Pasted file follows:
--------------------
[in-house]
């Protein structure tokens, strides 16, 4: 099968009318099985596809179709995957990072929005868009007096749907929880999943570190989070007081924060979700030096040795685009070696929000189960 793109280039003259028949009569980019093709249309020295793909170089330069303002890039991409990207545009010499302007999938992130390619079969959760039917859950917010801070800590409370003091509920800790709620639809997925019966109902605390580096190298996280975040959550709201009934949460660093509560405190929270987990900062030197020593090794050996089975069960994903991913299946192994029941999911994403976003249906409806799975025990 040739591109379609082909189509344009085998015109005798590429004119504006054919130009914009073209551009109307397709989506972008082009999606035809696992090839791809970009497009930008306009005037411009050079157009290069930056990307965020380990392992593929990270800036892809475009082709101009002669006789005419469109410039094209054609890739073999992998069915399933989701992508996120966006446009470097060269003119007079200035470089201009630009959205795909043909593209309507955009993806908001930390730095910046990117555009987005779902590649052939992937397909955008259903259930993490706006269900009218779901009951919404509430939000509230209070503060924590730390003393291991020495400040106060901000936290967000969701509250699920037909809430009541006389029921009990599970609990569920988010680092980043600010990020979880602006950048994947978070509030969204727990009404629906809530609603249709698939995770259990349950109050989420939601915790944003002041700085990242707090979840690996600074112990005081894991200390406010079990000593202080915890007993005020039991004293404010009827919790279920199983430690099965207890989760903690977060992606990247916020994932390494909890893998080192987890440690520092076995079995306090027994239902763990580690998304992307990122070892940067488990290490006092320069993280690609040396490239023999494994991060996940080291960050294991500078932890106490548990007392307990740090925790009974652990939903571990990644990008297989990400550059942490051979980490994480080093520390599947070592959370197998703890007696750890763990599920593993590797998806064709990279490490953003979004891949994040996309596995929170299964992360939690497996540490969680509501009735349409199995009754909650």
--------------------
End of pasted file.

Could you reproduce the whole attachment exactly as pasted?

[in-house]
């Protein structure tokens, strides 16, 4: 099968009318099985596809179709995957990072929005868009007096749907929880999943570190989070007081924060979700030096040795685009070696929000189960 793109280039003259028949009569980019093709249309020295793909170089330069303002890039991409990207545009010499302007999938992130390619079969959760039917859950917010801070800590409370003091509920800790709620639809997925019966109902605390580096190298996280975040959550709201009934949460660093509560405190929270987990900062030197020593090794050996089975069960994903991913299946192994029941999911994403976003249906409806799975025990 040739591109379609082909189509344009085998015109005798590429004119504006054919130009914009073209551009109307397709989506972008082009999606035809696992090839791809970009497009930008306009005037411009050079157009290069930056990307965020380990392992593929990270800036892809475009082709101009002669006789005419469109410039094209054609890739073999992998069915399933989701992508996120966006446009470097060269003119007079200035470089201009630009959205795909043909593209309507955009993806908001930390730095910046990117555009987005779902590649052939992937397909955008259903259930993490706006269900009218779901009951919404509430939000509230209070503060924590730390003393291991020495400040106060901000936290967000969701509250699920037909809430009541006389029921009990599970609990569920988010680092980043600010990020979880602006950048994947978070509030969204727990009404629906809530609603249709698939995770259990349950109050989420939601915790944003002041700085990242707090979840690996600074112990005081894991200390406010079990000593202080915890007993005020039991004293404010009827919790279920199983430690099965207890989760903690977060992606990247916020994932390494909890893998080192987890440690520092076995079995306090027994239902763990580690998304992307990122070892940067488990290490006092320069993280690609040396490239023999494994991060996940080291960050294991500078932890106490548990007392307990740090925790009974652990939903571990990644990008297989990400550059942490051979980490994480080093520390599947070592959370197998703890007696750890763990599920593993590797998806064709990279490490953003979004891949994040996309596995929170299964992360939690497996540490969680509501009735349409199995009754909650």